Live "Northsea Jazz Festival", The Hague, Holland, July 13, 1979 and "Montreux Jazz Festival", Montreux, Switzerland, July 16, 1979. Issued as part of 4 LP set.


You'd be so nice to come home to
Someday you'll be sorry
All alone [by the telephone]
I'm getting sentimental over you
Don't get around much anymore
Sophisticated lady
There will never be another you

Live at the Planetarium - West End 101 and Concord Jazz CJ92 - 1975

Fraser MacPherson (tenor sax)
Oliver Gannon (guitar)
Wyatt Ruther (bass)


I'm getting sentimental over you
Li'l darlin'
Lush life
My funny valentine
I cried for you

The Shadow - 1971

Robbie King - Keyboards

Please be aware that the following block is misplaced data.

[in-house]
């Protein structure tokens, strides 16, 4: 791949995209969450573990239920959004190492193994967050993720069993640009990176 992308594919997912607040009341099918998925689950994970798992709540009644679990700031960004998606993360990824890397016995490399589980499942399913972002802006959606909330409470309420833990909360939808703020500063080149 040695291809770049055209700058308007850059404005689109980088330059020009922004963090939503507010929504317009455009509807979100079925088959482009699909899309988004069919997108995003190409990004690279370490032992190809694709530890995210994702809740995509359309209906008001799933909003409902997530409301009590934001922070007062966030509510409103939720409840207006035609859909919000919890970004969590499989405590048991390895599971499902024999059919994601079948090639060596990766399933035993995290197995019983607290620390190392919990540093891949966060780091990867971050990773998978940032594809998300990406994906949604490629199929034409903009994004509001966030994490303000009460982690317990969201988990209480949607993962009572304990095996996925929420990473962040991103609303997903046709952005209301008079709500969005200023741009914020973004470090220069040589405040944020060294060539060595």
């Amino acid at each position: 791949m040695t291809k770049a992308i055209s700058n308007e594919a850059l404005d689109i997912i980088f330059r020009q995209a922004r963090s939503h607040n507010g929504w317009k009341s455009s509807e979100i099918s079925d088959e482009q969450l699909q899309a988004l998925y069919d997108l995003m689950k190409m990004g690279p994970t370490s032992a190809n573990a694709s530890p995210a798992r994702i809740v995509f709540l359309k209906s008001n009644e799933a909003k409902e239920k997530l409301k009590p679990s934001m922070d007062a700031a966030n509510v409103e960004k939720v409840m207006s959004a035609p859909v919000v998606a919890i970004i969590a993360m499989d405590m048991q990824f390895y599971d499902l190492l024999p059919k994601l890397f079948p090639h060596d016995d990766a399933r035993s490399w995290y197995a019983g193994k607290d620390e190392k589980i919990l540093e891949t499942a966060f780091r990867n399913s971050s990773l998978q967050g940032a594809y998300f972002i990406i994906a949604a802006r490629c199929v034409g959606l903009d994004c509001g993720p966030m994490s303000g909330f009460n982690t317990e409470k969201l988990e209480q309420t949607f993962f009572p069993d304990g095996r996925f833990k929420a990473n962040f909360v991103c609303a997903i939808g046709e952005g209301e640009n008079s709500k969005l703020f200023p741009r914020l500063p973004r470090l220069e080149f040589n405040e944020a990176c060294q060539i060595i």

George Ursan - Drums
Doug Edwards - Bass
Tony Clitheroe - Bass
Ron Johnson - Keyboard
Eddie Patterson - Guitar
Terry Frewer - Guitar
Ken Moore - Percussion
Corlynn Hanney - Vocalist
Howie Vickers - Other Vocalist
Harlem Globetrotters - Whistling & Spoons


1. The Shadow (Theme From 'Skana')
2. The Children's Song
3. We Gotta Good Thing Goin
4. Ilikai
5. Pauline, I Remember
6. Grits & Greens
7. Fraser Valley
8. Walkin In The Sand
9. Fugue For Flute And Friends
10. Sweet Potato
11. Sounds Of Summer Past
12. Colors Of The Rainbow
  In addition to the above MacPherson appears on several CBC LPs, as leader and sideman and recordings by Oliver Jones, Karen Young, Anita O'Day, Bobby Hales, (trombonist) Dave Robbins, Don Clark, Corky Corcoran, Ian McDougall, Doug Parker, and Ray Norris.

Vancouver Musicians Association